1) Grassroots Internationalization – Japan’s population continues to decline at alarming levels, and among the hardest hit are rural communities, where most JETs are placed.  There are fewer and fewer job opportunities in areas of Japan far from the major metropolises of Tokyo, Yokohama, Osaka and Nagoya, so many times, being a JET means being the only foreigner, or one of a handful, in your community.  Yes, it gets annoying to be stared at and constantly judged for what I am buying at the supermarket or how I am cutting a kiwi, but living here and exposing Japanese people to foreign cultures is a form of grassroots internationalization, one of the goals of the JET Program.  Every time I visit one of my four elementary schools, despite having lived in my town for two years, there is always a young student whose jaw drops at the sight of me – someone who looks different from anyone they have ever seen around them or on TV.  In my younger classes at elementary school, I’m often asked for my autograph after a lesson.  I’m not in love with all aspects of my job, but I’m proud that I’ve worked to promote the English language and have hopefully inspired some of my students to travel and learn more about other cultures.

2) You Meet People from Around the World – What is the capital of Trinidad & Tobago?  And more importantly, can you find the country on a map?  I live in Japan, but thanks to the JET Program, I have met fellow JETs in my prefecture  from Jamaica, Trinidad & Tobago, South Africa, Brazil, Canada, Korea, Russia, New Zealand, Australia, England, Ireland and Northern Ireland.  One of my closest friends is from Trinidad & Tobago and whereas two years ago I could barely point to his country on map, I now know its capital (Port of Spain) and have heard much more Trini dialect than I would like to admit.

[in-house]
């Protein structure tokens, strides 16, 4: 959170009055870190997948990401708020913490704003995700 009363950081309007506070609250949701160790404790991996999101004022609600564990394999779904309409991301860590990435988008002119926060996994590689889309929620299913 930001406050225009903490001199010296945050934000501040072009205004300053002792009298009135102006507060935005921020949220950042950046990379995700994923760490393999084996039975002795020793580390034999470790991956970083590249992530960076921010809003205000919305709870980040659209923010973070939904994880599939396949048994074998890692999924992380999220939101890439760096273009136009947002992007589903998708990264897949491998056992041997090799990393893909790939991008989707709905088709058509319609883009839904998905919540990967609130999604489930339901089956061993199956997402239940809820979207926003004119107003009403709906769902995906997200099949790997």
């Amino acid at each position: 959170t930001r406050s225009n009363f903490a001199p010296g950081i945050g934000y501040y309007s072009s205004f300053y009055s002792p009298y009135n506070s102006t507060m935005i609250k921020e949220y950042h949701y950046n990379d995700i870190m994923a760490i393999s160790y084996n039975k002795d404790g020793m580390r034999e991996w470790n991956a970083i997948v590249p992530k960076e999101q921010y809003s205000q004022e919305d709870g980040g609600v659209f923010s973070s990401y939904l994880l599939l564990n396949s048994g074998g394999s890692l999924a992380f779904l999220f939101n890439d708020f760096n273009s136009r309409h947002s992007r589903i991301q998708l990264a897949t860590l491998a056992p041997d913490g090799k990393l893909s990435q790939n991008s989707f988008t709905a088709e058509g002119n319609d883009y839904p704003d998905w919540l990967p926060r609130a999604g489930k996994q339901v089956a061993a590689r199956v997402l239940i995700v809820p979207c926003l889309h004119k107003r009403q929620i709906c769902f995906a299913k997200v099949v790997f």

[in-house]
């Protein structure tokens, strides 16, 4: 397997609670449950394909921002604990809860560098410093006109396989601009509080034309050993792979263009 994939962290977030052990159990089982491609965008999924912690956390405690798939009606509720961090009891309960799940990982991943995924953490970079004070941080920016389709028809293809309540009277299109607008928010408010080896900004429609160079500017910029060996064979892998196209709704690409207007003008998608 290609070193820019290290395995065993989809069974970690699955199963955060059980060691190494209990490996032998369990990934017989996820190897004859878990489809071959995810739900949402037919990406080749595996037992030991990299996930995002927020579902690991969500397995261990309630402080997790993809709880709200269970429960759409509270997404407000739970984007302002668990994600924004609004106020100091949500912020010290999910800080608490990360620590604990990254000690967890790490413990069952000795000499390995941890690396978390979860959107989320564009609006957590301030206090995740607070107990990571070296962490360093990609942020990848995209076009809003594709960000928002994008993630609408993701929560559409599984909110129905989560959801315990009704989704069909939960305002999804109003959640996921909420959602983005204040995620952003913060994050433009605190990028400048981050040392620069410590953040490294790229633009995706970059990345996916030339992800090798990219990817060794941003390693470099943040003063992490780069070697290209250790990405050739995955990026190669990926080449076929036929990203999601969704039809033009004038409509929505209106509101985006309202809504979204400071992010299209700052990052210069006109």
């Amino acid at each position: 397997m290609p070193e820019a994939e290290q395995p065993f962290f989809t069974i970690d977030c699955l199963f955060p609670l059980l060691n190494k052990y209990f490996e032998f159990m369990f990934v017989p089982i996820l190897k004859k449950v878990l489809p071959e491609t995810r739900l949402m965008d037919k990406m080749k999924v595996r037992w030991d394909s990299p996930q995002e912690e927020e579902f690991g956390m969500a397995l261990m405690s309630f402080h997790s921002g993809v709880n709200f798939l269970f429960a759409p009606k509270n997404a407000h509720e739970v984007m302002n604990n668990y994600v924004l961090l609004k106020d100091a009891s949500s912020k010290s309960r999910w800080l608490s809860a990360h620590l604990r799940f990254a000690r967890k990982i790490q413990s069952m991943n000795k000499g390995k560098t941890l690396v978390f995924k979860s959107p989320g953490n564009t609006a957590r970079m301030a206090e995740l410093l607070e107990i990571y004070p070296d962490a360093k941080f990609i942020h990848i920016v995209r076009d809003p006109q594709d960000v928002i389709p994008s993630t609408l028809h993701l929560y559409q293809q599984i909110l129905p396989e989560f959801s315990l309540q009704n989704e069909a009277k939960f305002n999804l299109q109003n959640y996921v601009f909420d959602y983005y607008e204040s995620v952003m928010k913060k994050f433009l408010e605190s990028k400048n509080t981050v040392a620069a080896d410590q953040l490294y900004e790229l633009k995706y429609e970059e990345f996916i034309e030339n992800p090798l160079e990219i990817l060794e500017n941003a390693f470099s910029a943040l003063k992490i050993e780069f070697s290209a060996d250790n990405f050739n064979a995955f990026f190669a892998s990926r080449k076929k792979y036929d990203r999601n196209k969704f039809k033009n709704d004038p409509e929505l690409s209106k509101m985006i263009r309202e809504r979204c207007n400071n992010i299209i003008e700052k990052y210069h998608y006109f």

3) There is a Strong Alumni Network – There are about 55,000 JET alumni scattered around the world.  After you successfully complete your tenure with JET, you can register to be part of the JET Program Alumni Association (JETAA), which has chapters around the world.  JET alumni often are active members in their current community and many continue to promote Japan-America (or their home country) relations through various endeavors and volunteer activities.  I am looking forward to joining the Chicago chapter of JETAA upon my return to the States.  One of the most comprehensive Websites about JET alumni is JETWit.com, which posts interesting articles about unique things JET alumni are doing around the world as well as useful job hints for those transitioning to another career.